Methanol is a central pivot in the chemical supply chain and an important energy carrier for combustion engines or fuel cells. The synthetic potential ranges from the production of base chemicals such as propylene or aromatics to application as a C1 building block to produce fine chemicals and pharmaceuticals. Global methanol production is on the order of 100 million metric tons annually, using mainly coal and natural gas as primary feedstocks. Worldwide efforts are directed toward the change of the raw material basis toward renewable or recycled carbon sources (biomass, CO2, waste).
In the current article, recently published in JACSAu, an open-access Journal of the American Chemical Society, Prof. Dr. Walter Leitner and the members of his research group 'Molecular Catalysis' has shown a novel approach to synthesize methanol directly from syngas. In this work, the group has investigated the alcohol-assisted hydrogenation of carbon monoxide (CO) to methanol using homogeneous molecular complexes. The molecular manganese complex [Mn(CO)2Br[HN(C2H4PiPr2)2]] ([HN-(C2H4PiPr2)2] = MACHO-iPr) revealed the best performance, reaching up to turnover number = 4023 and turnover frequency 857 h−1 in EtOH/toluene as solvent under optimized conditions (T= 150°C, p(CO/H2) = 5/50 bar, t = 8−12 h). Control experiments affirmed that the reaction proceeds via formate ester as the intermediate, whereby a catalytic amount of base was found to be sufficient to mediate its formation from CO and the alcohol in situ. Selectivity for methanol formation reached >99% with no accumulation of the formate ester. The reaction was demonstrated to work with methanol as the alcohol component, resulting in a reactive system that allows catalytic “breeding” of methanol without any coreagents.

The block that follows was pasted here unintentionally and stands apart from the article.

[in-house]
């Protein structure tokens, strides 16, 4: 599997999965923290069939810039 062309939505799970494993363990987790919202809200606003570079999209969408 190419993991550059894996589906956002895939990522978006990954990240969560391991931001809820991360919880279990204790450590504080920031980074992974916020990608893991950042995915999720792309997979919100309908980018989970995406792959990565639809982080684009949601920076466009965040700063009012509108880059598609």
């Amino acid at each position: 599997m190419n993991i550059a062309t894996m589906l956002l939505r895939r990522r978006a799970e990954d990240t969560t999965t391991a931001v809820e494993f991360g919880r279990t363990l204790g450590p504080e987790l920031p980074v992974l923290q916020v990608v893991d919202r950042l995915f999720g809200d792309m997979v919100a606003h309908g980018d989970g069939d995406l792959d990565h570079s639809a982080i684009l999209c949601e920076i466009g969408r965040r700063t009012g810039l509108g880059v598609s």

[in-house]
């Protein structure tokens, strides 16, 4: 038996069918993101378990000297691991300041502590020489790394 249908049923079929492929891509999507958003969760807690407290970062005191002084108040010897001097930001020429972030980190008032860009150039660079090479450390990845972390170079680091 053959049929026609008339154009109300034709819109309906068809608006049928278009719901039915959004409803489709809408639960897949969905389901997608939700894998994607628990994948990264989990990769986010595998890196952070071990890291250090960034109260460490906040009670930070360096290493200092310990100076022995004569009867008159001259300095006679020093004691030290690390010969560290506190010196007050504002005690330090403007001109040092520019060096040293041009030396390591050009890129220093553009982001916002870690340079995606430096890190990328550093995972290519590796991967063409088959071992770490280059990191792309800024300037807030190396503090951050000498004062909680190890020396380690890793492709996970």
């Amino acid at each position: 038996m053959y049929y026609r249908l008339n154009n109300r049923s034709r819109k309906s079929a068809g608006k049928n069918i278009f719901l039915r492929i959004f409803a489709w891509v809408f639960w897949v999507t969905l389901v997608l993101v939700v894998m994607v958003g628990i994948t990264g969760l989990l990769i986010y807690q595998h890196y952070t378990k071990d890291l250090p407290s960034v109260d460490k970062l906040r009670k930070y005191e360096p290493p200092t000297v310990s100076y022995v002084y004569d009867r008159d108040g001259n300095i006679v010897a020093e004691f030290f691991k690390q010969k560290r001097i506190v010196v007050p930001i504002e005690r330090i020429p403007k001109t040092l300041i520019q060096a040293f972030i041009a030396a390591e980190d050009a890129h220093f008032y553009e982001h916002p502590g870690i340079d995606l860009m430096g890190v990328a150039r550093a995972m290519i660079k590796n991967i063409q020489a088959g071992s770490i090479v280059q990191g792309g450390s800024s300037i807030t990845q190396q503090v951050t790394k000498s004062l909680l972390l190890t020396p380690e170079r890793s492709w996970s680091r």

JACSAu has highlighted the paper by Akash Kaithal, Christophe Werlé, and Walter Leitner as a cover paper.
Original Publication: Kaithal A., Werlé C., Leitner W. (2021) Alcohol-Assisted Hydrogenation of Carbon Monoxide to Methanol Using Molecular Manganese Catalysts JACS Au 2021, 1, 2, 130-136 https://doi.org/10.1021/jacsau.0c00091